A Welsh politician is facing losing 21 days salary after he was found to have been “physically and verbally aggressive” to Labour’s Mick Antoniw.
A probe heard how the Pontypridd politician was left “upset and shaken” after Neil McEvoy remonstrated with him in the Senedd in May 2019.
One witness said it “looked as though Neil was going to punch Mick”.
Mr McEvoy accused the committee that made the ruling of being “gutless red Tories”.
The standards committee of the Senedd found that Mr McEvoy committed a “severe breach” of the code of conduct and had showed “contempt” for colleagues.
It called for the Member of the Senedd for South Wales Central to be banned from the Senedd for 21 days, which if ratified would be the longest ban ever handed out in the parliament for poor behaviour.
The ruling follows an investigation by former standards commissioner Sir Roderick Evans, who completed the probe months before his resignation prompted by secret recordings made by Mr McEvoy.
Six members of Senedd staff gave interviews about the incident involving Mr Antoniw, according to a report.
“Descriptions of [Mr McEvoy’s] conduct reveal a level of aggression that would not be acceptable in licensed premises let alone in the National Assembly in front of members of staff and members of the public,” Sir Roderick wrote.
Mr McEvoy appealed against the committee’s ruling – made before Sir Roderick’s resignation – to a high court judge. Sir John Griffith Williams dismissed the appeal in April of this year.
Mr Antoniw complained to Sir Roderick that the Member of the Senedd (MS) for South Wales Central had approached him in an “aggressive manner and raised voice” outside the Senedd’s debating chamber, “insulting me and saying something about how dare I call him a bully”.
The Labour backbencher said it was “likely a follow on” from when Mr Antoniw had called Mr McEvoy a “convicted bully” in the chamber a week earlier.
Mr Antoniw told Mr McEvoy “several times” that he did not want to speak to him, but the former Plaid Cymru politician “continued ranting at me”, following him and “physically blocking my path”.
In his complaint to Sir Roderick the MS said: “I told him not to speak to me or I would report him to the Standards Commissioner. He said ‘go on then. I know all about you, you red Tory, you are just a bully, I know all about you. You’re a coward in your big group. I will get you’,” Mr Antoniw told Sir Roderick.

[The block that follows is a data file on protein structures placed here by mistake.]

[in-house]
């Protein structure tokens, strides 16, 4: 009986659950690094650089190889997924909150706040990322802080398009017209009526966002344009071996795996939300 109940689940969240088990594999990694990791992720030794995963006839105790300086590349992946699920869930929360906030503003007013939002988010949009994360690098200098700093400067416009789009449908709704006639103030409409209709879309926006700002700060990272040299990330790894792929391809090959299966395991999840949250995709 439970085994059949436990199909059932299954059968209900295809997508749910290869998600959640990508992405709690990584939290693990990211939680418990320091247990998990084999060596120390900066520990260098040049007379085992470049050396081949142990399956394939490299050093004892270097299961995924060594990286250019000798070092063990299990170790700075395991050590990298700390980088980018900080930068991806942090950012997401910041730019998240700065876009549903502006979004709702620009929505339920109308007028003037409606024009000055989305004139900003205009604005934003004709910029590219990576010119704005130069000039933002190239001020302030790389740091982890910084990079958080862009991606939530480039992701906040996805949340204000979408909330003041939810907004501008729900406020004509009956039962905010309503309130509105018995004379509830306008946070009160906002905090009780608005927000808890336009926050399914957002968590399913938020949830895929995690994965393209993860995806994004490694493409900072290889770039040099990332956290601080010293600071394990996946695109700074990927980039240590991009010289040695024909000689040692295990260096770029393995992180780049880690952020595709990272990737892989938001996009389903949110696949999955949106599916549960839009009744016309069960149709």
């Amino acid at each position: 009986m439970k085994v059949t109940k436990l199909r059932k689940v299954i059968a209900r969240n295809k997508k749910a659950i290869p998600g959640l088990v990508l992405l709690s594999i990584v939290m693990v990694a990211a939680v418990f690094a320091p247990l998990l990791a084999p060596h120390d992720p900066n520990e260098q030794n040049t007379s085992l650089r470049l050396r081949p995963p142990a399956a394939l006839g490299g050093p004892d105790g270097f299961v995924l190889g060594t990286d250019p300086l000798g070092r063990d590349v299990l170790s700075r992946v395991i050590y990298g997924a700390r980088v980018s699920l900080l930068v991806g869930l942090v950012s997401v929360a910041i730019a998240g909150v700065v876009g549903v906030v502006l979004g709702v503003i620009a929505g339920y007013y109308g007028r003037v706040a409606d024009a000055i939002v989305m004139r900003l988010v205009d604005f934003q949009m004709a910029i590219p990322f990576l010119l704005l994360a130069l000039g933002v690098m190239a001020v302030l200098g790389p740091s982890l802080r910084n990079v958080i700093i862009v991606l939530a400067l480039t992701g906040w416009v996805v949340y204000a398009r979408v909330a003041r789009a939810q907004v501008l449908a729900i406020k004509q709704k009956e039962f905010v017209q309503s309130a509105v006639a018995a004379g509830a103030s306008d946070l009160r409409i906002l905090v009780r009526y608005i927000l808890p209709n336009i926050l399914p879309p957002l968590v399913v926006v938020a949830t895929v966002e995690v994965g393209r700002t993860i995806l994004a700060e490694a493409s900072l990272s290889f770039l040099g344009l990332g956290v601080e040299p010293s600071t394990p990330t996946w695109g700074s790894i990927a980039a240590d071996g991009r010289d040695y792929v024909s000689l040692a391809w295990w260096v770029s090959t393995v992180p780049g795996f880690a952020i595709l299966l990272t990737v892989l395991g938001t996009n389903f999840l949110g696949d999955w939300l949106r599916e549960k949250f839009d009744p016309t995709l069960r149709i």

A witness in the area outside the chamber, known as the Cwrt, said: “Had I seen that behaviour outside the Assembly, in a pub for example, I would have expected violence from Neil McEvoy.”
The incident took place as staff were preparing for the day’s plenary debating session. Witnesses described how the incident continued within the Senedd chamber itself – in view of the public gallery.
From there, Mr McEvoy was seen “pacing in an animated fashion between Mr Antoniw’s seat and his own”.
The witness said Mr McEvoy “appeared to be struggling to retain his composure. I did not know what he would do next.
“It appeared to me that the incident could be the prelude to something worse”.
One individual present in the chamber itself said they were in “two minds about whether to ask security to enter the chamber, as it looked as if things would escalate.
“Mick remained calm, but I could see that he was upset and shaken by the whole thing.”
A staff member told Sir Roderick that he saw “Neil out of his seat and pointing in Mick’s face and he seemed not to care where he was or who was around him”.
Another member of staff told Sir Roderick: “It looked as though Neil was going to punch Mick. I have never seen anyone so angry.”
“Neil was so cross that he didn’t care he was in the chamber and the public gallery was open and also our chief executive was also in the room,” a witness added.
Mr McEvoy, in evidence to the committee, disputed the accounts of the complainant Mr Antoniw, and the account of some witnesses that state he got up “two or three times” in the Senedd chamber.
There was no CCTV footage of the incident inside the chamber, but there was outside.
Mr McEvoy, who is also a Cardiff councillor, told the committee the footage called into question some of the statements made by witnesses and the complaint.
The committee decided not to view the footage on data protection grounds and was “persuaded on the balance of evidence”. The commissioner, it said, found enough evidence to support the complaint without needing to rely on CCTV footage.
But the committee said that during the evidence session he accepted that “he had lost his temper and that his behaviour towards Mick Antoniw MS was aggressive”.
It has recommended Mr McEvoy is excluded from the Senedd for 21 days, a decision that will need to be ratified by the Welsh Parliament next Wednesday.
“To be physically and verbally aggressive to another individual is not acceptable in any walk of life, but particularly not by those who are meant to lead by example,” they said.
“Everybody is entitled to feel safe in their workplace and in this instance that did not happen.”
In a response to BBC Wales Mr McEvoy raised questions about the process and added: “It’s no surprise to me that the first Welsh born person of colour is being given the longest ban in Senedd history for saying a few choice words to a Labour politician.
“They are gutless Red Tories.”